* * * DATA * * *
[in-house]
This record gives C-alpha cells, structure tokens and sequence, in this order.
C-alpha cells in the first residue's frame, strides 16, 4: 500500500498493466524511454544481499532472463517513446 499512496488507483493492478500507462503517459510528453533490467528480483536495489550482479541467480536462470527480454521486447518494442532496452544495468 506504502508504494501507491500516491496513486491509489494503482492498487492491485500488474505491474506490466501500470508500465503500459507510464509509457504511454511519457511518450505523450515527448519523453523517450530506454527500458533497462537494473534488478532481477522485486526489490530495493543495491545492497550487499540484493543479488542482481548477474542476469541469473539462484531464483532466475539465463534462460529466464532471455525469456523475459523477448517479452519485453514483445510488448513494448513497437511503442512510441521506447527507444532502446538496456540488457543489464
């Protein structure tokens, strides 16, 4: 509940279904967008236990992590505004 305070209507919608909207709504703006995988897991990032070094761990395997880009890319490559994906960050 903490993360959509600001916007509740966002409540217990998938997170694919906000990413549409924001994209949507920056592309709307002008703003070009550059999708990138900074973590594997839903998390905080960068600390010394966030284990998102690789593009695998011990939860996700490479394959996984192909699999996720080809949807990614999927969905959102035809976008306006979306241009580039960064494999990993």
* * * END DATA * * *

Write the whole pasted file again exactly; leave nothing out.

[in-house]
This record gives C-alpha cells, structure tokens and sequence, in this order.
C-alpha cells in the first residue's frame, strides 16, 4: 500500500498493466524511454544481499532472463517513446 499512496488507483493492478500507462503517459510528453533490467528480483536495489550482479541467480536462470527480454521486447518494442532496452544495468 506504502508504494501507491500516491496513486491509489494503482492498487492491485500488474505491474506490466501500470508500465503500459507510464509509457504511454511519457511518450505523450515527448519523453523517450530506454527500458533497462537494473534488478532481477522485486526489490530495493543495491545492497550487499540484493543479488542482481548477474542476469541469473539462484531464483532466475539465463534462460529466464532471455525469456523475459523477448517479452519485453514483445510488448513494448513497437511503442512510441521506447527507444532502446538496456540488457543489464
């Protein structure tokens, strides 16, 4: 509940279904967008236990992590505004 305070209507919608909207709504703006995988897991990032070094761990395997880009890319490559994906960050 903490993360959509600001916007509740966002409540217990998938997170694919906000990413549409924001994209949507920056592309709307002008703003070009550059999708990138900074973590594997839903998390905080960068600390010394966030284990998102690789593009695998011990939860996700490479394959996984192909699999996720080809949807990614999927969905959102035809976008306006979306241009580039960064494999990993």